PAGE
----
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In the struggle against major budget cuts to the city Department of Education, a defiant Community Education Council District 24 boasted small victories at a meeting last week.
The council, which covers western Queens neighborhoods like Maspeth, Glendale and Ridgewood, covers the most-crowded schools in the city, according to several lawmakers.
In one case, kindergarten classes at a Middle Village school had reached capacity for next year and many prospective students would have had to travel outside the neighborhood to attend class — a prospect the council did not like.
“There were various plans to cap the kindergarten enrollment and send the students to another school, but we didn’t feel that was a good way to go,” said Nick Comaianni, president of CEC 24. Instead the council and the principal of PS 49, at 79-15 Penelope Ave., came up with a solution to keep all the kids.
“It was a tough call on the principal, but in this case it was very important to the parents and the community even though they will be overcrowded,” Comaianni said.
The plan would not be affected by the large budget cuts proposed by the mayor, according to Comaianni.
To fix the problem, the school’s Parent-Teacher Association gave up its room to help make space for roughly 50 extra students in the incoming kindergarten class, Comaianni said.
The board and Anthony Lombardi, principal of the school, had to collapse other grades to make room for the additional kids. So third -and fourth-grade class sizes at the school will be bigger and take up fewer classrooms.
In addition, Lombardi agreed to hire an additional teacher, which made a substantial cut into his budget.
“The principal was a great help — he has to be given proper credit,” Comaianni said. “It was quite an accomplishment. It’s been something we have been working on for months, so it was good to come to a resolution.”
And budgets were another hot topic during the meeting.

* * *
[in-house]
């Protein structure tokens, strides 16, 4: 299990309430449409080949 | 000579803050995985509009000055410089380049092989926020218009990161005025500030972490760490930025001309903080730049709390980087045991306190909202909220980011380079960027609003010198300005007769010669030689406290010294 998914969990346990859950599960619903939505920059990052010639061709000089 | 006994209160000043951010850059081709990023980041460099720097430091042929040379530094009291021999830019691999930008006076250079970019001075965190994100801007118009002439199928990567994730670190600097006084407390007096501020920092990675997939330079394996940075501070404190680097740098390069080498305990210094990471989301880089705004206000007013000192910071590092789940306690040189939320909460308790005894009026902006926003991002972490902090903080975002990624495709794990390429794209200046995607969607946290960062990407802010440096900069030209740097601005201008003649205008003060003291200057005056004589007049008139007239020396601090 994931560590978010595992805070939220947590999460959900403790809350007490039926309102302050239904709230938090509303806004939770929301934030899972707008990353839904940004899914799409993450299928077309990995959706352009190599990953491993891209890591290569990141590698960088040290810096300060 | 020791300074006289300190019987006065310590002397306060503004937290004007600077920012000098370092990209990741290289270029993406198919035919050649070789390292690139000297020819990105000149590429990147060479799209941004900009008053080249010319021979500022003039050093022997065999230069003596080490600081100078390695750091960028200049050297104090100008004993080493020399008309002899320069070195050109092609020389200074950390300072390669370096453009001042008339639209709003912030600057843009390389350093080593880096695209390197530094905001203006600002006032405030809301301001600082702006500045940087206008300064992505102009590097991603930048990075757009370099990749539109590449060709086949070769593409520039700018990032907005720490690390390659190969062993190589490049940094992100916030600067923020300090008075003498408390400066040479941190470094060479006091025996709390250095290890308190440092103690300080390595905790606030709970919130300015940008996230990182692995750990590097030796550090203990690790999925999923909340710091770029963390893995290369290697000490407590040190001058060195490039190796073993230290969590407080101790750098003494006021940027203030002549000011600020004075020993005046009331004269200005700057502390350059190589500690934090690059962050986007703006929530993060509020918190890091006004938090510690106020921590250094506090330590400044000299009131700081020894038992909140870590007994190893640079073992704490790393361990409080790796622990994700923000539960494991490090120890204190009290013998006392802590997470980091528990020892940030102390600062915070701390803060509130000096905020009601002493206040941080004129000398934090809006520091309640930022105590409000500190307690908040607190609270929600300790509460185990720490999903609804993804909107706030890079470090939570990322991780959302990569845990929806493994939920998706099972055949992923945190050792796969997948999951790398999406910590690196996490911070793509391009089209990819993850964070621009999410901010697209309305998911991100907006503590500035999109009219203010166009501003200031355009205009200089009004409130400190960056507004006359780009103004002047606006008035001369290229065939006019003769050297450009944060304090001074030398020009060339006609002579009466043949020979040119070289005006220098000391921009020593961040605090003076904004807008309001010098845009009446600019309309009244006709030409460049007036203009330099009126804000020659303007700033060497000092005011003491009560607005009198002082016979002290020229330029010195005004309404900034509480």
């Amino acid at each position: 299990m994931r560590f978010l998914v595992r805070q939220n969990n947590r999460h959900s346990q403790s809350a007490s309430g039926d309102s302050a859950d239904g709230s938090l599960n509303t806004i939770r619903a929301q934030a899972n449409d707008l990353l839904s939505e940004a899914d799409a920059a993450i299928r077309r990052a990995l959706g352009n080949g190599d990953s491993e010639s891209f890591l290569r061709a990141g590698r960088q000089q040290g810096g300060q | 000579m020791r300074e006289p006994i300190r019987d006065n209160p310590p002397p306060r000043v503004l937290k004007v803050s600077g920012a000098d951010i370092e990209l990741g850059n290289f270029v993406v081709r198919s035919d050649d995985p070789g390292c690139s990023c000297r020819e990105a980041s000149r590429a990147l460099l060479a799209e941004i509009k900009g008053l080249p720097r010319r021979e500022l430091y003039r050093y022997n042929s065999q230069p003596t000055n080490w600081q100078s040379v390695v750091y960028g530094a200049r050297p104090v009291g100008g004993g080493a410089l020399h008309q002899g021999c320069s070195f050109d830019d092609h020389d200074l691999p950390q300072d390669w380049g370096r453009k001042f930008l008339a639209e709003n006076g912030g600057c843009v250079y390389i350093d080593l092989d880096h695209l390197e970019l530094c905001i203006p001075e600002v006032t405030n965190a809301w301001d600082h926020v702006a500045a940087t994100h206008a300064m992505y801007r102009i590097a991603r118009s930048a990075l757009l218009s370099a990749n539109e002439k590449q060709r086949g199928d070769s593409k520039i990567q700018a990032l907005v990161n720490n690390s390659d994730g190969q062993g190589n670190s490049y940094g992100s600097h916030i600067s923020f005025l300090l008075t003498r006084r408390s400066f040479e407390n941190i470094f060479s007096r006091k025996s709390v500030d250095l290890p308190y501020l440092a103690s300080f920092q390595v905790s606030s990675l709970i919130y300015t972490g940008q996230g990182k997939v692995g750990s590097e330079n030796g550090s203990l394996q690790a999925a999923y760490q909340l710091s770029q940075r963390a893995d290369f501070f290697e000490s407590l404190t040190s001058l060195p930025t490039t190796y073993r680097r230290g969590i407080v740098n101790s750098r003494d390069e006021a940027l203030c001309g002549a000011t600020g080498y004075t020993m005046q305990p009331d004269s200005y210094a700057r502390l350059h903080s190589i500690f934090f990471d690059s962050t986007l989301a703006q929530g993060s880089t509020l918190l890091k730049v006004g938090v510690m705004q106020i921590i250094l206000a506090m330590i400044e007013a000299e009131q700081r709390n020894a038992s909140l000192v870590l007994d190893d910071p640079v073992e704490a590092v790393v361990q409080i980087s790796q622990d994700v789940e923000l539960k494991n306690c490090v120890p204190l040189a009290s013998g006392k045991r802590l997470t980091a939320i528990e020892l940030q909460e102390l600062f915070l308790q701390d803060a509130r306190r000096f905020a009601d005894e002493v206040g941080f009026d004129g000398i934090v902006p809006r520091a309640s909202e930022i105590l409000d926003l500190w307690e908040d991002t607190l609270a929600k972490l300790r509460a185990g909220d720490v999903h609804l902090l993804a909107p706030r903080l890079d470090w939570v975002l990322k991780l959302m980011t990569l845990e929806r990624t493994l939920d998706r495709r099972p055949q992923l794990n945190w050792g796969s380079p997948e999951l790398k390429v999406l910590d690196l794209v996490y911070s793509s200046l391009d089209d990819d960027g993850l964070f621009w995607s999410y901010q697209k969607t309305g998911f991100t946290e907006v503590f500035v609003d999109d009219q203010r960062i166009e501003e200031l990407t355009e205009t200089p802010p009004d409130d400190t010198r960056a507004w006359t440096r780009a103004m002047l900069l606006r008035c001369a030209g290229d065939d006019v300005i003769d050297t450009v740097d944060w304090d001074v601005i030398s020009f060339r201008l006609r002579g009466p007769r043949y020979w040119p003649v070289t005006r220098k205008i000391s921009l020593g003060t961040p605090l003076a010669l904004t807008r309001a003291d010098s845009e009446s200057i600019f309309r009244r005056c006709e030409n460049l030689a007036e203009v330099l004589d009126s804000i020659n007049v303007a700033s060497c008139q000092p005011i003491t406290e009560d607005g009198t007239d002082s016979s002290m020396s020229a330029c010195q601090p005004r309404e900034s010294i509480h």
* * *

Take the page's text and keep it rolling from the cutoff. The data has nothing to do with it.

The council passed a resolution condemning the mayor’s proposed budget cuts.
The resolution said the mayor has a $3 billion surplus in his budget and that the extra money could go toward preventing layoffs.
But Mark La Vorgna, a spokesman for Mayor Michael Bloomberg, has said on several occasions that the roughly $3 billion is not a surplus and has already been allocated for next year’s budget.
In addition, he said education constitutes the largest portion of the budget and was slashed the least, but still must face cuts like every other area.
To compound the problem, Gov. Andrew Cuomo and the Legislature reached a deal on the state budget Sunday, and according to the mayor it shortchanged New York City, meaning even deeper cuts will likely appear in the city’s budget.
But that was little comfort to Comaianni.
“You cannot cut kids like Sanitation. Education is one area that you never cut unless it’s something to do with unnecessary spending,” Comaianni said. “Kids will only get an education one time in their lives. If you’re going to cut something and it will have effects for three or four years, that’s an entire high school period.”
But even with the cuts hanging over the heads of the roughly 300 parents who attended, the council had another small piece of good news.
The city Department of Transportation completed installing two crosswalks and a stop sign at PS 128, according to Comaianni, and the department will be looking into other traffic-related inquiries around PS 58, 153 and 229.
Reach reporter Joe Anuta by e-mail at email@example.com or by phone at 718-260-4566.
©2011 Community Newspaper Group
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